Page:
I know, I know. But let me remind you what I said at the top of this review – this is not a gaming machine. The RX 560X is too small a card to run a lot of newer stuff, especially if you have the audacity to try to run it at full 4K resolution. I put this machine through its regular gaming paces using Rise of the Tomb Raider and some Blizzard games to see what it could handle, and wasn’t surprised. Overwatch was a breeze and able to be played with no issue – Diablo III was about the same. It was World of Warcraft from the Blizzard library that made the system start to falter. Trying to run graphics at level 7 (out of 10) at 4K resolution provided beautiful ri-res visuals, but choppy animation as well as long load times for textures and in-game elements. The game showed me my character in crystal clear beauty, but when it loaded up into Boralus Harbor I was walking around with most things invisible for roughly 2 minutes before the rest of the textures filled in. Lowering the resolution to 1920×1080 took care of that, but unless you’re zoomed in a bit there will be some unavoidable fuzz on models and character nameplates.
Rise of the Tomb Raider scored an average of 35.94fps and the newer Shadow of the Tomb Raider clocked in at 26fps. In both cases the resolution was dropped down from 4K to 1920×1080, with the settings on “high” and using DirectX 12. Truth be told I get better framerates on my i7-4770K / GTX 660 rig, but I shall repeat – this is not a gaming machine.
And that’s ok. I still like it.
The A940 vs the Surface Studio?
At the top of the post I mentioned this being able to potentially go toe to toe with the Surface Studio from Microsoft for creative users, and each system has their checkmarks in the win column. The A940 has better processing, opting to use Intel’s 65W 9th generation 6-core i7’s, while the current starter model of the Surface Studio 2 uses 7th generation quad-core processors. Microsoft wins on graphical power though, packing an NVIDIA GTX 1060 with 6GB DDR5 in their unit. They also chose to go for one single 1TB SSD, instead of a SSD/HDD combo like the A940. But the price is what makes this decision seem a bit easier.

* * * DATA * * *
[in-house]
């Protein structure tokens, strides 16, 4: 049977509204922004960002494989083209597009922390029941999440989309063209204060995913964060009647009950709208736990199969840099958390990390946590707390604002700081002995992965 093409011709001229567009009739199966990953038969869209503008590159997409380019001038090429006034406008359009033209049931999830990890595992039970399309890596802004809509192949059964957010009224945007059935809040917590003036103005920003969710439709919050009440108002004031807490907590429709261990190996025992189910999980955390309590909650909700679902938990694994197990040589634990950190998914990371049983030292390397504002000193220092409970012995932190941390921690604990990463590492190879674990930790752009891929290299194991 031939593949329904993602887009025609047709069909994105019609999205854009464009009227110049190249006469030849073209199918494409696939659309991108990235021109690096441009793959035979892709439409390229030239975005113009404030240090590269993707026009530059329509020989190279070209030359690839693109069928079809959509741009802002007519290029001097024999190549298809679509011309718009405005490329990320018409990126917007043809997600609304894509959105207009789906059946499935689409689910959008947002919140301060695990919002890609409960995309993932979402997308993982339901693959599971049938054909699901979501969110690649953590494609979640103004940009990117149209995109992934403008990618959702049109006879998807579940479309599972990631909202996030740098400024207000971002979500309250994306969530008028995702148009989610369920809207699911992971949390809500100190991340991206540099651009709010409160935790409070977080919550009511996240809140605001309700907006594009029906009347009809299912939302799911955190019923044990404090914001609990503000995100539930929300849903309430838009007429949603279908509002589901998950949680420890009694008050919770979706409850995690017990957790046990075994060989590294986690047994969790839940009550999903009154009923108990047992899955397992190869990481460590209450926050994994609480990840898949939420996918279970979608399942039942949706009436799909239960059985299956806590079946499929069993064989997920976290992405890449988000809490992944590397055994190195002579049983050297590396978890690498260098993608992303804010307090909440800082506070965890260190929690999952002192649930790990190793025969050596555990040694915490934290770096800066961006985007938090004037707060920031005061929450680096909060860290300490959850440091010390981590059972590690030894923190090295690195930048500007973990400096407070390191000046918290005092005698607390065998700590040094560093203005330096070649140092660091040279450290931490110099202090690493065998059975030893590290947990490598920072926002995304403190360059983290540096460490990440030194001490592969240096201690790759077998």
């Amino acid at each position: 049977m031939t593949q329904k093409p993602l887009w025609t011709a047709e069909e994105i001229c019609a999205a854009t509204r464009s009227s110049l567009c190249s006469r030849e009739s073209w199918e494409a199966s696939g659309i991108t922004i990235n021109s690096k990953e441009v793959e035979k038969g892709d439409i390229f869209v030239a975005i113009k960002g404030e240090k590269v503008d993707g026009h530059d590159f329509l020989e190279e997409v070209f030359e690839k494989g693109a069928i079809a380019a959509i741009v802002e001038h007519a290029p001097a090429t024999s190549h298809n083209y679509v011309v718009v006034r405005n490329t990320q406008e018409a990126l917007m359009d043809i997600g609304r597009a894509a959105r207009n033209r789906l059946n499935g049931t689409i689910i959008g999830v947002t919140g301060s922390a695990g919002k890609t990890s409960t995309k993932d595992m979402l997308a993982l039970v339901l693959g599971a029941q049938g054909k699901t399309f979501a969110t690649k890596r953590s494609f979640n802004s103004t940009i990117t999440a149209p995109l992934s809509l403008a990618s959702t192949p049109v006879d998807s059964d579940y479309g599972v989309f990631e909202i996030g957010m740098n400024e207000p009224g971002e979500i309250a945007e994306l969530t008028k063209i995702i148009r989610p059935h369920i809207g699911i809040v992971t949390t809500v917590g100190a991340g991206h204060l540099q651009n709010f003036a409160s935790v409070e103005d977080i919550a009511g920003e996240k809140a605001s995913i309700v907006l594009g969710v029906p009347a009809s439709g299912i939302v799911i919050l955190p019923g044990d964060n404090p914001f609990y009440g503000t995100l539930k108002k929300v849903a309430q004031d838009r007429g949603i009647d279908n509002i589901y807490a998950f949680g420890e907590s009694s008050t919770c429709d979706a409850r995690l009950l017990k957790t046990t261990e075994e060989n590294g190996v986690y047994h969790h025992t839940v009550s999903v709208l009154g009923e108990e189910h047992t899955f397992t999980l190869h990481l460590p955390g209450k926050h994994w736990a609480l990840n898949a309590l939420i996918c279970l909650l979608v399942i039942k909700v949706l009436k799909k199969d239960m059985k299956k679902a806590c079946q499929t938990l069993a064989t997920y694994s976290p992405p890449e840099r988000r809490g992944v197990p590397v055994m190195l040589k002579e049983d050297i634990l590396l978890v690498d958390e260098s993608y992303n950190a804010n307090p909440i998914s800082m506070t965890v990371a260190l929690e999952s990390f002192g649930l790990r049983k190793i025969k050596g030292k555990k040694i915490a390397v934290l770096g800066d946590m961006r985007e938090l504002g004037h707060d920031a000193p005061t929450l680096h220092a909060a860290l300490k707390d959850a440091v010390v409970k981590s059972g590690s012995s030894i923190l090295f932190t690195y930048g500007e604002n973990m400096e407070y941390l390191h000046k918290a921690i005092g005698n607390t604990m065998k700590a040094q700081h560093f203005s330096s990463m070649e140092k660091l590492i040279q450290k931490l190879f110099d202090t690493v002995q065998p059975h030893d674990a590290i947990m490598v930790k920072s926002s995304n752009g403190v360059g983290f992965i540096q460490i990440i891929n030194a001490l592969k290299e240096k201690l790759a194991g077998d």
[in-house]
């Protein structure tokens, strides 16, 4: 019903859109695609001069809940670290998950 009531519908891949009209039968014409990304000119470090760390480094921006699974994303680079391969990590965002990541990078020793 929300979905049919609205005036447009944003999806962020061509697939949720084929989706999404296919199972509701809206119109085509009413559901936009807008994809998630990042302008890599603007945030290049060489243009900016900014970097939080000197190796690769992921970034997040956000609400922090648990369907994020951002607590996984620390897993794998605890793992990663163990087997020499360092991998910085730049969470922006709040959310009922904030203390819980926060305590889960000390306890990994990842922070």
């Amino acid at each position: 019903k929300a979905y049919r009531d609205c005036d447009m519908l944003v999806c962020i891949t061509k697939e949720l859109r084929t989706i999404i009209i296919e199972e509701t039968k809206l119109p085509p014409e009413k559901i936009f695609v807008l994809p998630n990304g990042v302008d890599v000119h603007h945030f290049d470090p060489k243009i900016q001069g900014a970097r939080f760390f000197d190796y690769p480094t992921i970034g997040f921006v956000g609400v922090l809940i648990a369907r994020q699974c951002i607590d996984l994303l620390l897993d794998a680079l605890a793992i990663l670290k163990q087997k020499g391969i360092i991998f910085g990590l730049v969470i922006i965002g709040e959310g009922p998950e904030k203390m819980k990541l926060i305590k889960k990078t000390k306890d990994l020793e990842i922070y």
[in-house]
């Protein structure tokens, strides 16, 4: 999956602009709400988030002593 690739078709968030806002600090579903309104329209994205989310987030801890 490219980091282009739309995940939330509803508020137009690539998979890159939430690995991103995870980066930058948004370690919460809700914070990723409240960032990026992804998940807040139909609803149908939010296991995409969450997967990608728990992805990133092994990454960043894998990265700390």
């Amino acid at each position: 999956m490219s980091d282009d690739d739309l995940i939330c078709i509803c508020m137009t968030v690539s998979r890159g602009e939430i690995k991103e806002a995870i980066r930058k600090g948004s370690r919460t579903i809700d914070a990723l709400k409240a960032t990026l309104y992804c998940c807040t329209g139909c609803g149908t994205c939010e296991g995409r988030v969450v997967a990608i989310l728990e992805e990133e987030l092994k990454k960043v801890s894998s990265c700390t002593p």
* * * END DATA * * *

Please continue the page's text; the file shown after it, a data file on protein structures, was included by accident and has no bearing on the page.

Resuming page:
The Surface Studio 2 starts at $3,499, and that’s without the additional $99 for the dial – the final total coming out to $3,598. The A940 starts at $2,349 and includes the dial and pen. That’s over a $1,000 difference, which is huge. It’s actually enough to buy an additional Lenovo Legion gaming laptop if you really wanted all for the same price of a starter Surface Studio 2. Given specs and the fact that the A940 covers most of what creatives need to use a PC for, I’d definitely be leaning Lenovo’s way for that kind of money.
Lenovo’s A940 is an all-in-one that caters hard to the creative user, giving them enough freedom and power to work through multiple control methods to create and edit their art. With the additional utility of the dial and ability to draw and write with the pen, artists can pick up a solid machine for under $2,500 to do their work. Being able to tilt the screen down into drafting mode might be able to replace tools like your Wacom at a price that’s far more reasonable than a Surface Studio 2. While it’s not a gaming machine, it isn’t meant to be one.
Final verdict on the Yoga A940? While I’m not the target market, I do really like this machine, and with a couple of my own preferences on peripherals, could see myself using as a home PC. Get more info here at Lenovo